John’s farming operation was very diversified and yet for that time period that was necessary. As farming today is more a specialized operation, it is interesting to discover as you read through inventory sales records, just how much knowledge this older generation of people had to have, how many different things they had to know how to do for they had to make, build and/or furnish for themselves everything and anything. It is recorded in the 1811 Montgomery County Court Minutes that John claimed the stock mark of a Swallow fork in each ear of each of his stock, plus a hole in the right ear of each stock. It was in 1813 that several jurors were appointed to mark a road from John’s Cabin Row Plantation on the Barren Fork of Bartons Creek to Palmyra, Montgomery County, Tennessee. Just when John started bringing slaves from Frederick County, Virginia to Tennessee is not known, but we do know that he did have them to be able to operate the farming of such a vast acreage. John was also pursuing a iron furnace for he had made arrangements for 515 acres of land to be used for this purpose and the coaling fields needed to supply the iron ore for the furnace. His land was rich in iron ore. He had hired a Iron Master by the name of Thomas Yeatman of Nashville, Tennessee, to build and operate said furnace. After his death this furnace did materialize and was known as Lafayette Furnace, situated on the eastern side of the land close to where his house was located and the Cemetery, and east of modem day Devers Road before it conjuncts with Thompson Road.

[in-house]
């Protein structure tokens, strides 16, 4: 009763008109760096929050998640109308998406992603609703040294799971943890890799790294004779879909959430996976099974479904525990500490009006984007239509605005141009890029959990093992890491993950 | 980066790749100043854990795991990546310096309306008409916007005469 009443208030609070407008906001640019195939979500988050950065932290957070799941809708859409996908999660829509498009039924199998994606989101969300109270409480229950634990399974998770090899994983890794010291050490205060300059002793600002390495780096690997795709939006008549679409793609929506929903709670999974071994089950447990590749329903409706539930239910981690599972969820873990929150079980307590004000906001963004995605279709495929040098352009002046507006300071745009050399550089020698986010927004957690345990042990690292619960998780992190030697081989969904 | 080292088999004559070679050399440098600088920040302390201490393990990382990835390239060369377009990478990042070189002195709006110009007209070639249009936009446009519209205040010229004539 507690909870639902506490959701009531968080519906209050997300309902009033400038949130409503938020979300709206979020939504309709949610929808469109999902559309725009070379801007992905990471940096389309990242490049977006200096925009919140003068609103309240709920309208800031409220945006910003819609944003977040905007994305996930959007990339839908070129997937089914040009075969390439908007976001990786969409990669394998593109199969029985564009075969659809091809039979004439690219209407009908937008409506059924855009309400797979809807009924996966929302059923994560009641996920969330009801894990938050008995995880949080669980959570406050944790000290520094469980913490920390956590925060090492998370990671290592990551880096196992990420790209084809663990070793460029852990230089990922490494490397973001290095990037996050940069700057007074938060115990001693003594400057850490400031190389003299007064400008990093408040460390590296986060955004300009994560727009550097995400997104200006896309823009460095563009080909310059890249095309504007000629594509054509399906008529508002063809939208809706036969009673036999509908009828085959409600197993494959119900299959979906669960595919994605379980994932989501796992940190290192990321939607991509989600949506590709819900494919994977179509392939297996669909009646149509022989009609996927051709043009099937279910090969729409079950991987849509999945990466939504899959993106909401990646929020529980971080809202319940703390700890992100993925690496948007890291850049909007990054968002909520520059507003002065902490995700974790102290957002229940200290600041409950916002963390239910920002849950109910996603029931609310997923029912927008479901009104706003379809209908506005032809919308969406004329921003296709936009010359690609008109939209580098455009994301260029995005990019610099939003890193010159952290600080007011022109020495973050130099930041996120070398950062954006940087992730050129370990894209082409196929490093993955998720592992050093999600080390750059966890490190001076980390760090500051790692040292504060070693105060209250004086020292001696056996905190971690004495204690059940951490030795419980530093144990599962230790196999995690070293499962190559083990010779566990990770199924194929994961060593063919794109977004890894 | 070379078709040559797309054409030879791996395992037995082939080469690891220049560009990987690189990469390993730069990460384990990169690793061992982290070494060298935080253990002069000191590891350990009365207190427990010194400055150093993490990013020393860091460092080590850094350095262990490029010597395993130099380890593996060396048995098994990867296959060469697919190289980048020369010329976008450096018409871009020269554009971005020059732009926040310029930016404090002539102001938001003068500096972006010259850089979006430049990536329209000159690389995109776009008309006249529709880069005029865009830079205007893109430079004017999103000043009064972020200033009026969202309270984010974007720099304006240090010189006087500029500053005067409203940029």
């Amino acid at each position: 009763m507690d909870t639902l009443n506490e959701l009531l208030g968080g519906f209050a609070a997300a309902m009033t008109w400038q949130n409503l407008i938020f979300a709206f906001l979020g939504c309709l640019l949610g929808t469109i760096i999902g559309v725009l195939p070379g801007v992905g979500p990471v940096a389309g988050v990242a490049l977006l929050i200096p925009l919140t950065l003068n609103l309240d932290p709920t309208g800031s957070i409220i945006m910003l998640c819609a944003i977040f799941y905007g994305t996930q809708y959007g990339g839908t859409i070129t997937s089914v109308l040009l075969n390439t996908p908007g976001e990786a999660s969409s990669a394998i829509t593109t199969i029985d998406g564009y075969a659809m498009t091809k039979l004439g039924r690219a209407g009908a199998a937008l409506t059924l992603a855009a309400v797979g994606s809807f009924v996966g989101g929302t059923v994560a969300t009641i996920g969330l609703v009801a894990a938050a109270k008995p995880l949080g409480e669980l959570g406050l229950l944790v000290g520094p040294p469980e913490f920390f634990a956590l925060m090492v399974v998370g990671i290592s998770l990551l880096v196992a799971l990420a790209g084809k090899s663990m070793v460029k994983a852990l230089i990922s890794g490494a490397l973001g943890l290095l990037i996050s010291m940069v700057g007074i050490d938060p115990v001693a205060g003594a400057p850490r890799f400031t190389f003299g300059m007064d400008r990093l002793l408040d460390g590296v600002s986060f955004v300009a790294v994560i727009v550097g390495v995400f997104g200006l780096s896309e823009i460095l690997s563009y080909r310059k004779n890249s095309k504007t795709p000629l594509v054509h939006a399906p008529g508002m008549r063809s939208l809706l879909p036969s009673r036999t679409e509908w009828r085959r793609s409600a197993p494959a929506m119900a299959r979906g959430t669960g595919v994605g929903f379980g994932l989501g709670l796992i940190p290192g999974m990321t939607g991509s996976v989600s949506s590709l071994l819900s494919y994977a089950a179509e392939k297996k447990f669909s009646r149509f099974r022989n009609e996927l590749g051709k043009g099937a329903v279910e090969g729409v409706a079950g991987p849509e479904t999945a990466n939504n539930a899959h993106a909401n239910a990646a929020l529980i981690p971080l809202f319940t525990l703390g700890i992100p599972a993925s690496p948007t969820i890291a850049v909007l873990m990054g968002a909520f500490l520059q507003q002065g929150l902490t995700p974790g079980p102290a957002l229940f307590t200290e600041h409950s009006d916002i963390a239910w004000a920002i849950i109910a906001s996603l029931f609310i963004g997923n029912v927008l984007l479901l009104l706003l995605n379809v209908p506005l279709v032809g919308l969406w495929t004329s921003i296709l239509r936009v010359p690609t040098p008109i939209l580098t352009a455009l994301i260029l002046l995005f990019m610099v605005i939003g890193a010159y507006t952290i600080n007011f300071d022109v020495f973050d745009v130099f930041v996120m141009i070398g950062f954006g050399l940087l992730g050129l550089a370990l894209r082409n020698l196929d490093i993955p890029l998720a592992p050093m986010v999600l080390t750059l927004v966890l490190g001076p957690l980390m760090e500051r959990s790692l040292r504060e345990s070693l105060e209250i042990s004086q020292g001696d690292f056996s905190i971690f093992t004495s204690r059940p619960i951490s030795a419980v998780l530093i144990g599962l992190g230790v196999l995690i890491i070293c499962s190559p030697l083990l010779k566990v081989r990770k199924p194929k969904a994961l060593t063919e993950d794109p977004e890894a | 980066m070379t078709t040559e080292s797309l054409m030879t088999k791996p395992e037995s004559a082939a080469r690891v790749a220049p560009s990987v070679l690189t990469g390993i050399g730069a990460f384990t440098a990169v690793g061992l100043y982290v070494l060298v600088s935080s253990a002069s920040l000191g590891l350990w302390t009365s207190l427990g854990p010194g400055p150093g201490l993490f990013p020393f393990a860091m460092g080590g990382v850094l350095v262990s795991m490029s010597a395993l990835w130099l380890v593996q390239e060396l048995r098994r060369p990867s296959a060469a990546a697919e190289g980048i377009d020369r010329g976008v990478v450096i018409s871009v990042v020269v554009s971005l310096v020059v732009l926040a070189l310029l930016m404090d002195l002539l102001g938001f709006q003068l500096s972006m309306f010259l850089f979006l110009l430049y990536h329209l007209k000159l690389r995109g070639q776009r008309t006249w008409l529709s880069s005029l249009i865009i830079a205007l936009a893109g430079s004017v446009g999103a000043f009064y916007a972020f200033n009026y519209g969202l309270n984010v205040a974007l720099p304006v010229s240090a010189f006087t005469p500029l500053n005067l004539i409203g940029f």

On January 2, 1826, John Sr. wrote his Will on a single piece of paper (both sides) at his Cabin Row Plantation in Montgomery County, Tennessee. The first Item of his Will was to cover any just debts he might have. The second Item was to cover the freedom of his slaves” that I do now freely Will and devise, emancipate, and set free, all my slaves except Dick who ran away, to be free forever for their faithful servitude and fidelity to me and my family, Slavery being a bitter cup, let who will taste it.” This is only a small portion of the provisions he made for his slaves not only in Montgomery County but also those in Virginia. He sent $100 dollars in cash to Negro Robert and $100 dollars in cash to Negro John in Virginia for them to buy what supplies the Virginia slaves would need to bring with them on their horses to get to Tennessee and live with the Tennessee slaves on the 1,000 acres of land he Willed set aside for them to live on with total provisions including housing, farming implements, household provisions, warm blankets, food, and permanent provisions for those too old and/or sick, as long as they were under such inability, to make subsistence for themselves. His provisions for said slaves covered in detail such explicit provisions that they covered more than one third of his entire Will. For those who are not aware of the laws in those days, it was against the law for the slaves to be given money or to educate your slaves, not being able to know how to read or write or have money was supposed to keep them totally dependant on their owners which was also to act as a preventative means to keep them from running away. Obviously John had respect for his slaves and they for him for he provided them with copies of that portion of his Will so they could see for themselves what he had done for them. How did he know they could read this portion of his Will? The same could be asked as to how did he know Negroes John and Robert in Virginia knew how to spend the money to buy the supplies needed to get to Tennessee? Could this be TRUST? John’s Will is recorded in Book E, page 33 of the Montgomery County Record Books in the Registra’s Office. These records are now in the Montgomery County Archives office.